NOVEMBER 13, 2008
The Republican congressman ousted after sending sexually explicit computer messages to young male interns is justifying his deplorable actions, insisting he did nothing illegal and that his subjects were 17-year-olds just months from being men.
Mark Foley had represented Florida’s upscale Palm Beach area in the U.S. House for more than a decade when the scandal led to his inevitable resignation. For years the lawmaker pried on young males—many of them in high school—who worked as Capitol Hill pages, exchanging graphic sexual messages so lurid that the media outlets that published them strongly advised reader discretion.
When Foley resigned in 2006, he disappeared into an alcohol rehab program and refused to comment on the scandal which made international headlines. This week he finally broke his silence, downplaying his atrocious behavior by blaming it on a “momentary lapse of judgment” even though it went on for years.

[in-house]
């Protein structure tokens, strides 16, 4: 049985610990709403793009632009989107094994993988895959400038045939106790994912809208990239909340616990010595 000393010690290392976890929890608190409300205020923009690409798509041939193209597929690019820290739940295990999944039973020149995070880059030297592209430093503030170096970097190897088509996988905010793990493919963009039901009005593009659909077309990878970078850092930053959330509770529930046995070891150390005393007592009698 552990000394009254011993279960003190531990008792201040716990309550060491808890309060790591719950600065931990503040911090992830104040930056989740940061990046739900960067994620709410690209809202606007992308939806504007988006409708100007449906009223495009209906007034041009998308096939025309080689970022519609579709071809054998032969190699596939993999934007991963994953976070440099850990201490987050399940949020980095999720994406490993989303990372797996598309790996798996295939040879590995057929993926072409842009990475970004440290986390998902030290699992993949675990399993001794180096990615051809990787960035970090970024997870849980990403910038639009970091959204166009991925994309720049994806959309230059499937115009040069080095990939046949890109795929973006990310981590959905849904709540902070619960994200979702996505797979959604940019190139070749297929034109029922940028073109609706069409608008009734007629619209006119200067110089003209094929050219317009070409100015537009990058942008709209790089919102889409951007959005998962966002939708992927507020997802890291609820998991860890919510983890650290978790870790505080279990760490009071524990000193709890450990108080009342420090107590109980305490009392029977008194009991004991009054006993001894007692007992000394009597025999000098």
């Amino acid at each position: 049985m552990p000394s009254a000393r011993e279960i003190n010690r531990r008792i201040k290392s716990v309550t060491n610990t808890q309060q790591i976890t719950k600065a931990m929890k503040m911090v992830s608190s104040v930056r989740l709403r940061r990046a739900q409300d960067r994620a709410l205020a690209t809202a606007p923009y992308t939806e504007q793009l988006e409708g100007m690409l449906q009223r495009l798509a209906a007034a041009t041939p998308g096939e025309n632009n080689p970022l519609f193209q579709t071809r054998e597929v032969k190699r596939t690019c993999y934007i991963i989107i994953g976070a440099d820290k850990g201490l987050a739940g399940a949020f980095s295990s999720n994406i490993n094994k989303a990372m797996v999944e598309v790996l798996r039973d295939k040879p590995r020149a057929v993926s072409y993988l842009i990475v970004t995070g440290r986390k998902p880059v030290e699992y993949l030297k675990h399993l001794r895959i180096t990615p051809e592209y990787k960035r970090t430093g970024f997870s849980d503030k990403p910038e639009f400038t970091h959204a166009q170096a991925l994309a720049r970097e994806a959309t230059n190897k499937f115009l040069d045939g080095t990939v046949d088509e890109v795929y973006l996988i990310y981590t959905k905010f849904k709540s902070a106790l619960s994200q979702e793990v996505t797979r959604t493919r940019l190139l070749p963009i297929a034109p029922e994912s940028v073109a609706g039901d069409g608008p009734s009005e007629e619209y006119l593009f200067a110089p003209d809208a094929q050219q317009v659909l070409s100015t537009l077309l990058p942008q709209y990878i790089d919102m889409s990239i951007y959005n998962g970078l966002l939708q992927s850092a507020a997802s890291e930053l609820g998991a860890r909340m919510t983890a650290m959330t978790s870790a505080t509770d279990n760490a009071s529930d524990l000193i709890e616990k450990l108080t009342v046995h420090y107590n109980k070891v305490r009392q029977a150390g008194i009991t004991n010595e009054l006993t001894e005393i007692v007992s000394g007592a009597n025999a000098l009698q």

The disgraced legislator points out that his teen subjects were willing participants and none ever indicated the sexual conversations were inappropriate. Foley assures that the boys never said to stop or “I’m not enjoying this.” Then he reminds the public that they were 17-year-olds, just months from being men.
Ironically, Foley was nationally known as an advocate for tougher penalties against child sexual predators. In fact, he was co-chairman of the Congressional Missing and Exploited Children’s Caucus and he helped create a measure to protect children from internet predators.
The Democrat (Tim Mahoney) who replaced Foley in the House lost his reelection bid this month amid his own sex scandal. Mahoney, who is married, paid a disgruntled mistress $121,000 in hush money and secured millions of taxpayer dollars for a county in his district because he was having a second affair with a high-level official.
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